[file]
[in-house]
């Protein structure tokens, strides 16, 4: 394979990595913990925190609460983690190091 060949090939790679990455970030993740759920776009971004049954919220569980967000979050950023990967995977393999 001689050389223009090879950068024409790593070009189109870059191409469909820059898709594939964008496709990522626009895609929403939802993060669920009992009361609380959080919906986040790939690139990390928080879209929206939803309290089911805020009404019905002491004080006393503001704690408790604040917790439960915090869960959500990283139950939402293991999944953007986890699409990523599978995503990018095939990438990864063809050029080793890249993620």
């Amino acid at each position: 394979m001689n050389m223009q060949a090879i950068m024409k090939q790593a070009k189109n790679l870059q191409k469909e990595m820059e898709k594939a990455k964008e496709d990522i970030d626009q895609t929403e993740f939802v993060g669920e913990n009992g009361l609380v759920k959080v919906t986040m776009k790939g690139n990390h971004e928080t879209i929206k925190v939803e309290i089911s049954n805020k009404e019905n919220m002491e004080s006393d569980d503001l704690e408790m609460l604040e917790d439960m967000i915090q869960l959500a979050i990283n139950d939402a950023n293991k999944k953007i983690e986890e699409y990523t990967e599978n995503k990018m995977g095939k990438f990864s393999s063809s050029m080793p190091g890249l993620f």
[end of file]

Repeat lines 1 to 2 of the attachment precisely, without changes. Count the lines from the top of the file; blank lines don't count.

[in-house]
């Protein structure tokens, strides 16, 4: 394979990595913990925190609460983690190091 060949090939790679990455970030993740759920776009971004049954919220569980967000979050950023990967995977393999 001689050389223009090879950068024409790593070009189109870059191409469909820059898709594939964008496709990522626009895609929403939802993060669920009992009361609380959080919906986040790939690139990390928080879209929206939803309290089911805020009404019905002491004080006393503001704690408790604040917790439960915090869960959500990283139950939402293991999944953007986890699409990523599978995503990018095939990438990864063809050029080793890249993620």